Another LAWSUIT?, funny how I have not sued a single person and the Craigslist haters think that’s what I do? Those looking for the EASY way out are those who work in and around theses bureaucratic systems. I just expose how they are BANKRUPTING us financially and morally, and I’m the problem?
I do hope the trolls keep it up, I won’t sue for money, just exposure to who they are would be punishment enough! Folks would then see how I have been RIGHT all along.
MANSFIELD — A former employee of Richland County Children Services is suing the agency in federal court, seeking $150,000 in damages for alleged harassment and violation of her Constitutional rights.
Mindy Wymer and her husband, William Wymer, of Spring Village Drive, Ontario, filed the lawsuit in U.S. District Court Saturday. The county agency is named as a defendant, along with former director Randy Parker, interim executive director Nikki Harless, and employees Marsha Coleman, Michael Brendemuehl, Holly Hartman and Alice Ramsay.
Mindy Wymer worked for Children Services from May 2010 to May 2011, initially assigned to the protective supervision team. The lawsuit says she was placed in a new position Parker created for her, but that he later told employees she was difficult to work with. Wymer contends she was assigned a supervisor who harassed and humiliated her, until she transferred back to Protective Supervision, then resigned.
In their lawsuit, the Wymers said they took their young son to the emergency room three times between Dec. 12 and Dec. 15, 2011, eventually learning he had a possible bone infection and sternal fracture.
The Wymers said siblings confirmed the child had been jumping off a couch, sometimes hitting the floor.
The lawsuit said Brendemuehl appeared at their door with a police officer Dec. 15, 2011, and initially said he did not believe the boy’s injuries resulted from abuse. However, the social worker returned around 1:30 a.m. the next morning, ordering the couple to immediately take all four children to a hospital for a physical exam, or Children Services would file for emergency custody.
The four children were removed a few hours later, and allegations of child abuse filed in Richland County Juvenile Court.
The lawsuit said Children Services recommended that William Wymer be required to leave the home, even though he had no history of violence and a police officer said the removal appeared to be a personal vendetta against his wife.
The Wymers say their children were ordered to foster care, despite the availability of relatives to take them in.
They allege in their lawsuit that Hartman and Ramsay tried to get criminal charges filed against William Wymer by falsely stating that he had hit his son with his fist, though the injured boy clearly identified a sibling as the person who hit him.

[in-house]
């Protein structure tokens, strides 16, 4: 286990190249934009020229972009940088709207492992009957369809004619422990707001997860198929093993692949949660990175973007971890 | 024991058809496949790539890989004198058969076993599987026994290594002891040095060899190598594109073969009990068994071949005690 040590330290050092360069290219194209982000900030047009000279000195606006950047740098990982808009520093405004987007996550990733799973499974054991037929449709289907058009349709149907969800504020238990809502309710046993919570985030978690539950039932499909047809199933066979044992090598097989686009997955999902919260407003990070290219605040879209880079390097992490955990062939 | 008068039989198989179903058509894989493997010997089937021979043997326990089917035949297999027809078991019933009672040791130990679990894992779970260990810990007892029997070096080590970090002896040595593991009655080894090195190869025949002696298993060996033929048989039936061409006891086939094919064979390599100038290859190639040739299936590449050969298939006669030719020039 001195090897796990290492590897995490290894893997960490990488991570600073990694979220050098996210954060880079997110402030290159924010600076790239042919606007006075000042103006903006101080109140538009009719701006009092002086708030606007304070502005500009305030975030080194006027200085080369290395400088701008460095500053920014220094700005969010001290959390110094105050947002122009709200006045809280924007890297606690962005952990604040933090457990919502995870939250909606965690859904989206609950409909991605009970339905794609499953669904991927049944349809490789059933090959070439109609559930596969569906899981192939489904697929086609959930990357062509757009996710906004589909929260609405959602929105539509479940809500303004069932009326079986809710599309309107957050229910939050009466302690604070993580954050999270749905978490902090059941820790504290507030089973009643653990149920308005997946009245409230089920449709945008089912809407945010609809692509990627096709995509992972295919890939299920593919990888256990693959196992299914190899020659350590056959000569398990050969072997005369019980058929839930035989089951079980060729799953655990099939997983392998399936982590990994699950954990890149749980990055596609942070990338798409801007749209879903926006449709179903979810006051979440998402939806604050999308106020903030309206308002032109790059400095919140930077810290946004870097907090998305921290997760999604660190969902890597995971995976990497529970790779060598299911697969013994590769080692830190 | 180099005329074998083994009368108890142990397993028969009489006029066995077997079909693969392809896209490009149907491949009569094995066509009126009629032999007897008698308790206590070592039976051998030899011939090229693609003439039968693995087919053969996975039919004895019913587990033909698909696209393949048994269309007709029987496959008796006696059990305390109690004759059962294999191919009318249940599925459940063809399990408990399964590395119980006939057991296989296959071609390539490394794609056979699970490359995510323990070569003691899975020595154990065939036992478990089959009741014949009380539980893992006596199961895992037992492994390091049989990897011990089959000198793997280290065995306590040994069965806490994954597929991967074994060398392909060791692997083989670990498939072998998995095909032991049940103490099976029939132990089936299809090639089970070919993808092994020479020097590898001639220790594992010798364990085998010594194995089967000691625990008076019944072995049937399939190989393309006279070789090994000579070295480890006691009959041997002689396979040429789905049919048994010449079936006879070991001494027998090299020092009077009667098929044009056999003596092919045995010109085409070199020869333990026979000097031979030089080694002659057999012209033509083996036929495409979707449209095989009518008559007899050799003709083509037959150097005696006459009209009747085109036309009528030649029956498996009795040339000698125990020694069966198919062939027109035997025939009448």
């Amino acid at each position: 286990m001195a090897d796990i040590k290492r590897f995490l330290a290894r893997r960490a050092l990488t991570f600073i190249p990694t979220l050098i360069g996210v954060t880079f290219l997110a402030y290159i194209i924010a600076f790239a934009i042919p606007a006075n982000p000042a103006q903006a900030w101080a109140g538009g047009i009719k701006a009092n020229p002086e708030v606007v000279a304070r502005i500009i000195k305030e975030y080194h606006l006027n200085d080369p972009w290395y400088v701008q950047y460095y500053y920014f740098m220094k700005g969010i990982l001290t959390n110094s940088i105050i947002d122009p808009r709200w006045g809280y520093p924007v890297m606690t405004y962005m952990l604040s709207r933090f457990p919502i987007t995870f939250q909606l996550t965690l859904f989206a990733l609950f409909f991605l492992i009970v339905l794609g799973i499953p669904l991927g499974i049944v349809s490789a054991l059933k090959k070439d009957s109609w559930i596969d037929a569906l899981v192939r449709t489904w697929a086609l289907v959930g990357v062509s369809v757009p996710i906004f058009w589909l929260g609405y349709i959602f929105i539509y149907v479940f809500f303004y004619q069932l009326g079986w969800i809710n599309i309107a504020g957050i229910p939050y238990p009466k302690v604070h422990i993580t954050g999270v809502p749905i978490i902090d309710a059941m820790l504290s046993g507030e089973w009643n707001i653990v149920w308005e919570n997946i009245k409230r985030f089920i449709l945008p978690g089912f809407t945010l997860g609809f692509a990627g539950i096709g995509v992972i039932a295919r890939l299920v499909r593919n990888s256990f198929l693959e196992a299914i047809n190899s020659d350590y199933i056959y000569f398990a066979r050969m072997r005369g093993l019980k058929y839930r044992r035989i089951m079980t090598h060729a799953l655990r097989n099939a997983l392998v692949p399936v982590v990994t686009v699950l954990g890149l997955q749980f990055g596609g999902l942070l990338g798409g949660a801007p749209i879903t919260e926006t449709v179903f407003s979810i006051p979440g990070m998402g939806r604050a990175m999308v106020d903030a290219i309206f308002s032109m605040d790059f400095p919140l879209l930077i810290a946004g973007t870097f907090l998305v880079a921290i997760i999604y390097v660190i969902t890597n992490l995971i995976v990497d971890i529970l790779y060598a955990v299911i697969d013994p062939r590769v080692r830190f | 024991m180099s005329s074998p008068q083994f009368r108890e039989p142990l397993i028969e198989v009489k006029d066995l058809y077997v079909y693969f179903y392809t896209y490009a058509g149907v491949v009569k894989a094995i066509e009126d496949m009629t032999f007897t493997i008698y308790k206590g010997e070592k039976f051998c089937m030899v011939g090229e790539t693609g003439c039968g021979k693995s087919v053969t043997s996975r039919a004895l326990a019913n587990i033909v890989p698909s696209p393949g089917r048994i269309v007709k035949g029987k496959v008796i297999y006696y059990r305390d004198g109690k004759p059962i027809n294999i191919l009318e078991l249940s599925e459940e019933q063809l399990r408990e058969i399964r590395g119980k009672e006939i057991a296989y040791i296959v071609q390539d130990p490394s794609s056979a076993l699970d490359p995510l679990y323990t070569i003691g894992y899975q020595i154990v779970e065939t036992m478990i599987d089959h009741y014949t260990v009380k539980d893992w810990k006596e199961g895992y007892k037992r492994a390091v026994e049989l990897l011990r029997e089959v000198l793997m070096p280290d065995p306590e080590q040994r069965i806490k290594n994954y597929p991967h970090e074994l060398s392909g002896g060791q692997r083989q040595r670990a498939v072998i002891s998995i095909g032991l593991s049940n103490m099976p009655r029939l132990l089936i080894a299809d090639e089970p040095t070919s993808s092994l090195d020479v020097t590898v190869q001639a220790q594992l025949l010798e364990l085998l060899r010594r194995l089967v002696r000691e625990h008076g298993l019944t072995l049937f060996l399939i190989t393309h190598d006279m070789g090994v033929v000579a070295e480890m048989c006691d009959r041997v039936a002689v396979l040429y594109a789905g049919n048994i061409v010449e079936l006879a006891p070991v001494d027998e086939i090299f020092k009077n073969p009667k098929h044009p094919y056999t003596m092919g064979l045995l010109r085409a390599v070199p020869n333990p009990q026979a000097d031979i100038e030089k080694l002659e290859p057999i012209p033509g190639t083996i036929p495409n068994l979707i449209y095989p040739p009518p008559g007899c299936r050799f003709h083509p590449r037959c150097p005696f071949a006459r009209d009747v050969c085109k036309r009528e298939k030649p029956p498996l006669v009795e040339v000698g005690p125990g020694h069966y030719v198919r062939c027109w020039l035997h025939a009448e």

The Wymers say a physician reviewing X-rays reported he did not see any fracture, but on Children Services’ insistence, took a second look and reported a “teeny tiny” fracture like a bone fleck.
On Jan. 6, 2012, the juvenile court case was dismissed, on condition the couple agree to protective supervision of three children.
The lawsuit alleges that a therapist reported that the parents appeared devoted to their children, and decided no treatment was needed, but was pressured to change his report and reportedly threatened that the agency would not use his services again.
According to the Wymers, Children Services determined that the child was physically abused, with no perpetrator named, and that William Wymer was responsible for neglect for “refusing” to provide his son with medical treatment.
The Wymers say the agency denied Wymer the right to return home or visit with his children without supervision until about Feb. 12, 2012. They say they filed a grievance with Parker, and that the former director failed to make a timely response to their complaints.
The lawsuit, filed by Dublin attorney James Banks, seeks an injunction, compensatory damages of $75,000, punitive damages of $75,000 and attorney fees.
Richland County Children Services officials said late Wednesday the agency had not yet been served with the court filing.
“We are aware of the lawsuit and we will respond fully in the appropriate forum at the appropriate time,” said Patty Harrelson, recently hired as the agency’s new executive director.
“One of the great things about a republic is that citizens can seek redress to their claims and that our courts have the wisdom and responsibility to determine the real merits of each case. We look forward to this matter being before the court and a fair and just hearing of the actual facts,” she said in a written statement.
“Beyond this, we cannot comment specifically on this case as both Ohio and Federal law regarding confidentiality prohibit us from doing so.”
firstname.lastname@example.org 419-521-7229 Twitter: @MNJmartz